Don't listen to the haters.  Yes, this is a dumb configuration network-wise, but the whole job of machines and systems around you allow you to focus on what really matters.

    ![Screen Shot 2013-08-29 at 12.57.29 PM.png](/public/imported_attachments/1/Screen Shot 2013-08-29 at 12.57.29 PM.png)
    ![Screen Shot 2013-08-29 at 12.57.29 PM.png_thumb](/public/imported_attachments/1/Screen Shot 2013-08-29 at 12.57.29 PM.png_thumb)



  • Its not going to work well with TUN on UDP more than likely because NAT reflection in UDP doesn't work on pfsense reliably.
    jg3 is using TCP - He should get decent mileage  ;)

    (My advice - Use UDP for Openvpn on one port - Run TCP on another port - like 80 if you don't have a server on 80.  Prefer UDP.)



  • @kejianshi:

    jg3 is using TCP - He should get decent mileage  ;)

    TCP:  It's the 4-wheel-drive of network protocols.  It's for knowing you can get there and get back out, and screw the gas mileage.  ;D



  • UDP is just plain better 90% of the time for VPN, especially at a distance where things get really really laggy on TCP. 
    I use TCP only when I must when some overly controlling net-nanny blocks everything except TCP 80.
    As long as I have 2 cores, I don't mind running two instances of VPN server on pfsense.



  • Well switching to TCP did the job and everything works perfectly now. I don't really care about a bit "laggy" might that happen in the future somewhere. I mostly use the devices to receive email and then security overrules a bit lag.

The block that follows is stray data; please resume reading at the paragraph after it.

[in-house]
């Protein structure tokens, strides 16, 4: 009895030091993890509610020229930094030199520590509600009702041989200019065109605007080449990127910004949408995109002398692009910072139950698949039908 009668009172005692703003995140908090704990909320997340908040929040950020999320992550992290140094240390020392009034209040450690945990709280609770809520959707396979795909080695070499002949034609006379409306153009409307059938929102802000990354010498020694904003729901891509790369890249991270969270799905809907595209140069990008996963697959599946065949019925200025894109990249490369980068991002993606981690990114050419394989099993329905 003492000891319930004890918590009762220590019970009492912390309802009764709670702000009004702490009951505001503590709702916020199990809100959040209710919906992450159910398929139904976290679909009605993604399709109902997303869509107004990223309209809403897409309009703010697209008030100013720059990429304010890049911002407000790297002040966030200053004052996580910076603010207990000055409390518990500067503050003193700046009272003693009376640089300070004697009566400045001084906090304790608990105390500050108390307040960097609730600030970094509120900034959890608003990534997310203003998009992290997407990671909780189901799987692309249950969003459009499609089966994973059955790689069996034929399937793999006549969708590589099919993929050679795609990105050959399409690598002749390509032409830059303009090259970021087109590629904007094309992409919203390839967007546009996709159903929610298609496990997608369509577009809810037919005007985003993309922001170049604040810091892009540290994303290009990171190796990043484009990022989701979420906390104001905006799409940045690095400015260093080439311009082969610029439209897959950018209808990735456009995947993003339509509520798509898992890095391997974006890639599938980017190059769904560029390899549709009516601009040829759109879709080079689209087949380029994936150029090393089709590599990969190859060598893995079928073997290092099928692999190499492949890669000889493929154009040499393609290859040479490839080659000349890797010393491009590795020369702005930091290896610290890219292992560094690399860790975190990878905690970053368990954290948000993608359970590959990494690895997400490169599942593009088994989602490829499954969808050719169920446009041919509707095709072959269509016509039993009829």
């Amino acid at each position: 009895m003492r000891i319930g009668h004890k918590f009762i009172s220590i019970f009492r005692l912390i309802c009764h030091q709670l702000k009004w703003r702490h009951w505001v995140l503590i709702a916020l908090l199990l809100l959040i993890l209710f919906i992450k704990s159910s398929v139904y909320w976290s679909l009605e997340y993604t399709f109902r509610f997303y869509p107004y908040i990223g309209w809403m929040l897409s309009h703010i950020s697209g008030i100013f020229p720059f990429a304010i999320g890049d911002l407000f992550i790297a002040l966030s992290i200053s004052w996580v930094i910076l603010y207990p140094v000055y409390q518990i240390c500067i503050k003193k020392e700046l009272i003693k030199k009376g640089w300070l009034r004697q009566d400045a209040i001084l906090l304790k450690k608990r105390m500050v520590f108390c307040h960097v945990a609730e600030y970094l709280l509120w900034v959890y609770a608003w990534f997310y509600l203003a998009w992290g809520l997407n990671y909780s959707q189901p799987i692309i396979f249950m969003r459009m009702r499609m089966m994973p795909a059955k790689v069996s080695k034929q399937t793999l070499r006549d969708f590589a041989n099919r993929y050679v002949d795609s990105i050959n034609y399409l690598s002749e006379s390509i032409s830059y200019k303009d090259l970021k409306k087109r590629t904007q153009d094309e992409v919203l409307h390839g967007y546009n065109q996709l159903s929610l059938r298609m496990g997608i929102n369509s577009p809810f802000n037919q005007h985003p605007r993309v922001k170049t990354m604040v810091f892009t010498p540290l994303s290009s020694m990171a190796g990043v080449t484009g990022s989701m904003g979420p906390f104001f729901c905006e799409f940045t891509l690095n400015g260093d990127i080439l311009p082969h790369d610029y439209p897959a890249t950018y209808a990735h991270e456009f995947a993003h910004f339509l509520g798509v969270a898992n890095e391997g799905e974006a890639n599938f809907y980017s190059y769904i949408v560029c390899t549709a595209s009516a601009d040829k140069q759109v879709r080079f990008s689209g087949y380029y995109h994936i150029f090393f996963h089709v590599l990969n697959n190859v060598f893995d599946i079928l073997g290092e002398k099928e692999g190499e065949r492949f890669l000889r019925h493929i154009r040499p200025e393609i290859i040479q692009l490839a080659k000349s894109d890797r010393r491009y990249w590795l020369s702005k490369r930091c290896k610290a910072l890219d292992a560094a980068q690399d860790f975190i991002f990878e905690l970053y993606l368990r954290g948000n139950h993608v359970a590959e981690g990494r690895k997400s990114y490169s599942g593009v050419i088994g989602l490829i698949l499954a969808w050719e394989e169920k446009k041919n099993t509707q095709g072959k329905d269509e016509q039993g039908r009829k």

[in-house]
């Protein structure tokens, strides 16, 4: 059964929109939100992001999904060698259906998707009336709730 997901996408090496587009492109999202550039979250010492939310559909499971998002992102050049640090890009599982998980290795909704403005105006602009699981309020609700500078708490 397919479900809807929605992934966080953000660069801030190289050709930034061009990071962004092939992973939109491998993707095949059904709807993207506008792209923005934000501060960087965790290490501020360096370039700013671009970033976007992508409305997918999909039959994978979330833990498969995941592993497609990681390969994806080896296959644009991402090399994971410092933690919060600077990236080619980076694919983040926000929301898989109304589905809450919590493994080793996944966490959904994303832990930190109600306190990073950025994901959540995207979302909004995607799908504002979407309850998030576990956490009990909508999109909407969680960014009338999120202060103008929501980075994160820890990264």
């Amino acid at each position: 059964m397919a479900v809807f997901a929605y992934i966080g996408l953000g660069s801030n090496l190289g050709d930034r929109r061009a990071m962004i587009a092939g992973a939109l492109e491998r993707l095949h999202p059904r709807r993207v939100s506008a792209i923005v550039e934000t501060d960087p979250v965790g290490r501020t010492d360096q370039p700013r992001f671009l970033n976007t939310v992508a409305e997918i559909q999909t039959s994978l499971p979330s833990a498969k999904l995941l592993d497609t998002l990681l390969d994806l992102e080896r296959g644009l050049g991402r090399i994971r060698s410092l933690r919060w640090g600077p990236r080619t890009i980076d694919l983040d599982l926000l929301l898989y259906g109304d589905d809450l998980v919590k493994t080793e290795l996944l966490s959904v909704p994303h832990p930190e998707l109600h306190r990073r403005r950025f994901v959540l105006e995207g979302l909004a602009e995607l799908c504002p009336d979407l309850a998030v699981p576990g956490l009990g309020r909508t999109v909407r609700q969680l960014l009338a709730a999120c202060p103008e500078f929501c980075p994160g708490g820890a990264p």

Thanks again :)



  • I'm glad that helps.  Its definitely a NAT mirror issue. 
    If you ever do find yourself needing that to work well far from home, set up UDP also on a separate port.
    Good to see a plan come together anyway ;)



  • @kejianshi:

    I'm glad that helps.  Its definitely a NAT mirror issue. 
    If you ever do find yourself needing that to work well far from home, set up UDP also on a separate port.
    Good to see a plan come together anyway ;)

    Is this a problem with my ISP, with my router, pfsense firewall settings or openvpn config itself?



  • Well - Its no longer a problem since you switched to TCP right?

    But the NAT mirroring issue on UDP is a pfsense thing.

    I have no need for VPNing into my network from inside my network, but if I had that strange desire, I'd use TCP inside the LAN and UDP outside the LAN.



  • @kejianshi:

    Well - Its no longer a problem since you switched to TCP right?

    But the NAT mirroring issue on UDP is a pfsense thing.

    I have no need for VPNing into my network from inside my network, but if I had that strange desire, I'd use TCP inside the LAN and UDP outside the LAN.

    Well if UDP is better and there is a solution to solve this issues while keeping UDP I would like to solve it.



  • Do you need to use the VPN from inside your own network or are you just doing this to test it?



  • @kejianshi:

    Do you need to use the VPN from inside your own network or are you just doing this to test it?

    The goal is/was to be able to have my devices always connected to OpenVPN so I can't forget to activate it once I arrive somewhere. (and it's just easier to not have to activate openvpn 5 times a day)



  • Leave it on TCP unless you travel far far away - hundreds of miles or more.
    After that, switch over to UDP.
    Pretty much all devices will allow multiple configurations and are easily selectable via GUI in the clients.
    So, just run 2 instances of openvpn on your server.
    This is good idea for anyone really - Just to guarantee access with multiple accessible ports/protocols.